Just another sexist music video. Nice try, though…
Okay, so I’m probably a little late on this train, but I feel like saying something real quick on the “Blurred Lines” video by Robin Thicke. I would’ve dismissed it as just another run-of-the-mill sexist music video if it weren’t for the fact that both Robin Thicke and the director of the video somehow want to parade it as empowering and feminist????
The director said something like “The girls are looking at the camera. They’re clearly in a position of control. The guys are chasing them, and they’re rolling their eyes and running away!”
And Robin Thicke said something like, “It’s totally satirizing other music videos! We’re just making fun of all the taboos”
Oh yes, fully clothed, bafoonish men chasing after a bunch of naked women while singing “I know you want it.” GROUNDBREAKING!
Someone please explain to me how this video does anything but support the status quo. How many times have we been beaten over the head with the idea that women who say no are actually just “playing hard to get.” And that the guys who chase them are just silly, puppy-like boys being boys! How much more can we silence women and assuage mens’ egos by telling them “no” means “keep trying, you’re almost there!”
The women don’t have any power in this video because they’re still trapped in the game of sexual economics that forbids them from expressing their sexual desire in any way other than advertising their bodies like commodities and demanding a higher price.
In California, teen pregnancy has dropped 60% thanks to sex education.
Think about that, Texas. If you’re so concerned with women not having abortions, maybe you should take the steps to help them educate themselves about sex and pregnancy. That way they…
It’s so sad. The only thing we learned about contraceptives was that they were ineffective. I only remember being told that sex was a one way ticket to failure and misery… in a health class I shared with a pregnant girl. We had more than one abstinence only presentation that relied on pictures of herpes-afflicted genitals and dead fetuses to scare us out of having sex. Not once did they even acknowledge the existence of our raging hormones and what we ought to do about them. Only that sex is a process used strictly for procreation. I thought I was dirty and sick for wanting to have sex because it might feel good. They kept us in the dark and then released us into the world where the momentary shock factor of those images faded but our ignorance of safe sex endured. Not only does abstinence-only education give rise to unwanted pregnancy, it also engrains a (mostly religious) stigma in the minds of all children that can stunt their growth. It creates feelings of shame about even the very normal and healthy DESIRE to have sex, and that shame can manifest in self-destructive thoughts and behaviors later in life, especially for women, who are held to a double standard of “purity.” More than anything, I encourage you to talk about sex. ASK QUESTIONS! I didn’t learn a damn thing about contraceptives until I stepped on a college campus and finally had the courage to ask questions.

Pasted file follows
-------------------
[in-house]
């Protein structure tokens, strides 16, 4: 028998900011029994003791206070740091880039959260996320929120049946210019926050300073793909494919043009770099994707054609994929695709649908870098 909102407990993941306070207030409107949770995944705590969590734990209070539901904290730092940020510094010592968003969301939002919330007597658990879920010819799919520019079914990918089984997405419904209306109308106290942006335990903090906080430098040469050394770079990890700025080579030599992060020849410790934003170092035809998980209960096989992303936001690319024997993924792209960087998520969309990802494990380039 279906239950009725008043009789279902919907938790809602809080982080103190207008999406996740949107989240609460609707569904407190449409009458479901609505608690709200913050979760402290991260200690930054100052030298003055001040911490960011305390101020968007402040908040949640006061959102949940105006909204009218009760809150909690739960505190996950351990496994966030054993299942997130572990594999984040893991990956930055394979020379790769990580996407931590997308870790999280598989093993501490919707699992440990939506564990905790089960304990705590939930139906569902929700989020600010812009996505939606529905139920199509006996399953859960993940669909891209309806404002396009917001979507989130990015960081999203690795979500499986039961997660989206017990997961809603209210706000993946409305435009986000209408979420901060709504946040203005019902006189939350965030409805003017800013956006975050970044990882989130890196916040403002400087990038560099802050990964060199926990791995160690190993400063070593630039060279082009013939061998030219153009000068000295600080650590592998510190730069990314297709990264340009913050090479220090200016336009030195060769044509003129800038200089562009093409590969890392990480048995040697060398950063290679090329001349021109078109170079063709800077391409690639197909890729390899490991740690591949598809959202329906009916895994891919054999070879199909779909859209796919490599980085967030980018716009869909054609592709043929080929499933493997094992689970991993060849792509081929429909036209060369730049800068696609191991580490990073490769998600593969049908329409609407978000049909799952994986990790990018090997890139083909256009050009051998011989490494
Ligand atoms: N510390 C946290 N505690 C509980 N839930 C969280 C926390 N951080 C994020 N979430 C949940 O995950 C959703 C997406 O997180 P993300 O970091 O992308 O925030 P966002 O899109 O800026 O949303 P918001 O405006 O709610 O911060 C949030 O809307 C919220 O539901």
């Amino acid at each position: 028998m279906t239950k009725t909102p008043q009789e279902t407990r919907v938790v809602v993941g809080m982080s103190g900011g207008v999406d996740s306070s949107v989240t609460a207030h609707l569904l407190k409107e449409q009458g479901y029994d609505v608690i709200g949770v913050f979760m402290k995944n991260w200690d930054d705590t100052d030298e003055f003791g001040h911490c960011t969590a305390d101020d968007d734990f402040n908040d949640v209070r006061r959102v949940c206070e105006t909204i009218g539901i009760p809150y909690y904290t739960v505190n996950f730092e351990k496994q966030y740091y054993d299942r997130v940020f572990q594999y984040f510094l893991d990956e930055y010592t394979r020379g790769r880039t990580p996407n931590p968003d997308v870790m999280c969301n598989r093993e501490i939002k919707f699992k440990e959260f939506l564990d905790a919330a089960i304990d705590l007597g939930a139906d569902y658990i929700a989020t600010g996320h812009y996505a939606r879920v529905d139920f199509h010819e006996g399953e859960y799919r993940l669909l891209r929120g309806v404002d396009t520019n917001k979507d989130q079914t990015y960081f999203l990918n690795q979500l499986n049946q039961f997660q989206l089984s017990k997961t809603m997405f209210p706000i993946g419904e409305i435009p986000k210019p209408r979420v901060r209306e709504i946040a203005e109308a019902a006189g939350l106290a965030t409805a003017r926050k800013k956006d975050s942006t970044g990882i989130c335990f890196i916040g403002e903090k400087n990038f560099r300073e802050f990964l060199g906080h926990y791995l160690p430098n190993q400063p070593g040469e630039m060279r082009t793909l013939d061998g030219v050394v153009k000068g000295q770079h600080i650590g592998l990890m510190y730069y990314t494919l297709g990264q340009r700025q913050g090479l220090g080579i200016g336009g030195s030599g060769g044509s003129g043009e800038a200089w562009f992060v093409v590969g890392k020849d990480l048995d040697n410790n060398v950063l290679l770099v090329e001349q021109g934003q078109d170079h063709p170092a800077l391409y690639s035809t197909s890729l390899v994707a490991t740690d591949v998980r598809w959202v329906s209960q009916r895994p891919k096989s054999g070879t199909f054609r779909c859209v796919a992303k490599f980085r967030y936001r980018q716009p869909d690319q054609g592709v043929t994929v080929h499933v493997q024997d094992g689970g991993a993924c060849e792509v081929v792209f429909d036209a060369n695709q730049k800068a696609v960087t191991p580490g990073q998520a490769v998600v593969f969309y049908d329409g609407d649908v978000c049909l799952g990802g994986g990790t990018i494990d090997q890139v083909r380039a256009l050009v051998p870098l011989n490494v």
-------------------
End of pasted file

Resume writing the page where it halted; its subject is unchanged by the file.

"Dewhurst called us an unruly mob. That’s funny cause the rest of us call it democracy." - Cecile Richards
but what about teh menz?? ):
Don’t mess with Texas women.
Kill the bill
As some of you may already know, Governor Rick Perry called a special session on July 1 to push SB5 through, a bill that would not only ban abortion past 20 weeks but force all women’s health centers in Texas offering abortion services to abide by regulations so expensive that all but 5 would be forced to shut down. Even though VIDEO PROOF shows that Republican senators tampered with government records to state that the bill was passed before midnight (a third degree felony), and 180,000 Livestream viewers and hundreds of protestors saw that a vote was not passed.